When we were kids, travelling along the M4 in the back of the Triumph 2000, my brother and I would always crane our necks so that we could say we were the first one to see the Severn Bridge. Shortly after crossing, I always used to feel a tingle of excitement as we passed the sign with the red dragon which proudly said, “Croeso i Gymru”. My dad smiled as the mountains of home gradually rose up in the distance and the crackly radio was tuned to a Welsh speaking station, unfamiliar on my tongue yet welcoming to my ear. But it was always about JPR, Phil and Gareth. In those days, the M4 stopped somewhere around Cardiff and so it was a tortuous cross country journey to Cwmllynfell, near Swansea to see Gran. But we knew that when we got there, the fires would be roaring, a meal would be on the table, the dog from next door would be round on the scrounge and the Western Mail would be ready for dad to read in the chair by the Rayburn. Happy days.
I am very lucky in the LSO to travel to some fabulous places and play in some wonderful concert halls. This year though, no concert was more important for me than last Saturday night in Brangwyn Hall, Swansea. Not only was half my family there but we were giving the Welsh Premiere of Quirk by Karl Jenkins in which I am one of the soloists. Some of you will have seen us play this already in the Barbican back in 2005 as part of the centenary celebrations. If you did, you’ll know what great fun it is, with John Alley and Neil Percy racing about the stage trying to play about 35 different instruments between them! As the icing on the cake Karl, officially a national treasure in Wales, was conducting, with Sir Colin conducting the rest of the show.
The weather in Swansea was, a little wet to say the least, and most of the orchestra turned up looking a little bedraggled. Alan, our stage manager and Mark Richardson who was doing just about everything backstage had already lifted all the orchestral instruments up the steps into the hall, but also the extra piano, harmonium, honkey tonk piano and celeste that John needed. Oh, and also the marimba, xylophone, vibraphone, glockenspiel and assorted drums, cymbals, triangles, woodblocks and rainsticks that Neil needed! They were wet and disappeared to get something to eat while we began our rehearsal.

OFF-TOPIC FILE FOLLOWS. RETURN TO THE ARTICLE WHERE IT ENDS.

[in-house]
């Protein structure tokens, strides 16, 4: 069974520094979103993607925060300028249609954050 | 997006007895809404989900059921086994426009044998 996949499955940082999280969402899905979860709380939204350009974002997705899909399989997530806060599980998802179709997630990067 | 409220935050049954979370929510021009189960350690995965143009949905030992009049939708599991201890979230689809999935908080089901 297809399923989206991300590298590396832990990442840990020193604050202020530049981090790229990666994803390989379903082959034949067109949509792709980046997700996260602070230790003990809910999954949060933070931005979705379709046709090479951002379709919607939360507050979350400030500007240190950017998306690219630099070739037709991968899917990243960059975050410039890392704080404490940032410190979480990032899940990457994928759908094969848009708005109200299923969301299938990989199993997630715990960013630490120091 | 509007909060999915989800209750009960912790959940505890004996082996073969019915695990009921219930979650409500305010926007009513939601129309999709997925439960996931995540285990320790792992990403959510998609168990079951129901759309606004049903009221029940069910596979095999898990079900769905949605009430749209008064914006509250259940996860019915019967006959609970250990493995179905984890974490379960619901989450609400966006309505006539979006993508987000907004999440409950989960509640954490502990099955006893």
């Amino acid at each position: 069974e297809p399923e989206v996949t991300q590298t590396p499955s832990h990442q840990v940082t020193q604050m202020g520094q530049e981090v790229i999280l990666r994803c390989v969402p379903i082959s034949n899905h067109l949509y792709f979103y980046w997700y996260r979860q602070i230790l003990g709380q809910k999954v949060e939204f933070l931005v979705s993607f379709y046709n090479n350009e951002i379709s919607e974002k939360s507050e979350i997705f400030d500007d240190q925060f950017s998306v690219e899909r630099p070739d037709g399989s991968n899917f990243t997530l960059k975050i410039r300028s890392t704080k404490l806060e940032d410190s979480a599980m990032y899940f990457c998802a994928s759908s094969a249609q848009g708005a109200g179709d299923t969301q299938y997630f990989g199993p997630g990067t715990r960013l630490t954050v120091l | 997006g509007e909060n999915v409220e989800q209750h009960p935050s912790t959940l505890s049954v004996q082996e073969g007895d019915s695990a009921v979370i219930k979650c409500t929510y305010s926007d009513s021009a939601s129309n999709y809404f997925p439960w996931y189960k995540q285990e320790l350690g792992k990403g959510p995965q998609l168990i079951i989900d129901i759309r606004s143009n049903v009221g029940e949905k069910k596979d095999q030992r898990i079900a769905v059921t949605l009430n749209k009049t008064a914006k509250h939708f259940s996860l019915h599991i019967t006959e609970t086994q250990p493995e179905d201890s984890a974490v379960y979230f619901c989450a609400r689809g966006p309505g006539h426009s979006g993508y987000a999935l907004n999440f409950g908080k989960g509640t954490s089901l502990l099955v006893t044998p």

Now the reason I’m writing this is that a lot of us stayed overnight, which technically makes it a tour. I tell you this because after our rehearsal with Karl, Sir Colin came up to me and asked if I was staying over at the Dragon hotel. I replied that I was, and asked why he wanted to know. He said he had tried to check in, they asked him his name
“Davis”, he said
“And your first name?”
The lady behind the desk said, “I’m very sorry Mr Davis, but we only have a room booked for Gareth Davies”
Its amazing the difference an E can make in Swansea. He did of course get a room, although I could have gone and stayed with my aunty Sally in Gwaun Cae Gurwen if they were full.
Despite spending a lot of time in Swansea, I had never played in Brangwyn hall before, and it was a very pleasant surprise indeed. It is a traditional shoebox shape and made the orchestra sound fabulous. Why designers don’t build halls in this shape these days is beyond me, they always sound the best. The concert was a sell out, and the audience was very attentive. I could see them as the lights aren’t dimmed, which is always nice, otherwise it can feel like you are playing to an empty hall. Karl was greeted with a rapturous reception and Quirk went down very well. In the second half, Andrew Haveron once again dazzled us with his playing of the Lark. I don’t think I’ve heard an audience held in silence for such a long time at the end before. The last piece was the Enigma Variations. I have to be honest with you, having played this piece many, many times, every time it appears on the schedule I think-not again! However, whenever Colin conducts it, it reminds me why it is such a popular piece, it sounds great. Variations are often lots of little bit stuck together, but Colin makes the piece a whole. Judging by the applause we got at the end, I’m sure many people would have liked more music, but it was already past ten and had been a long day.
Some of us went to a reception held by the friends of the festival, where we were made most welcome after which John and I went for a quick bite to eat and then finally ran out of steam. I woke up a bit bleary eyed the next morning and drove over to my aunty’s house and had tea and a chat before setting off through some of the beautiful Brecon National park on a rambling route back towards London.
It was a great weekend, and brought back some happy memories for me and my family. My dad got to see me play in his home town at last and during our rehearsal he even went to see Cwmllynfell beat Dunvant at home in pouring rain, better swimmers see.
I hope we can go back soon.
Diolch yn fawr Abertawe. Does un man yn debyg i gartref !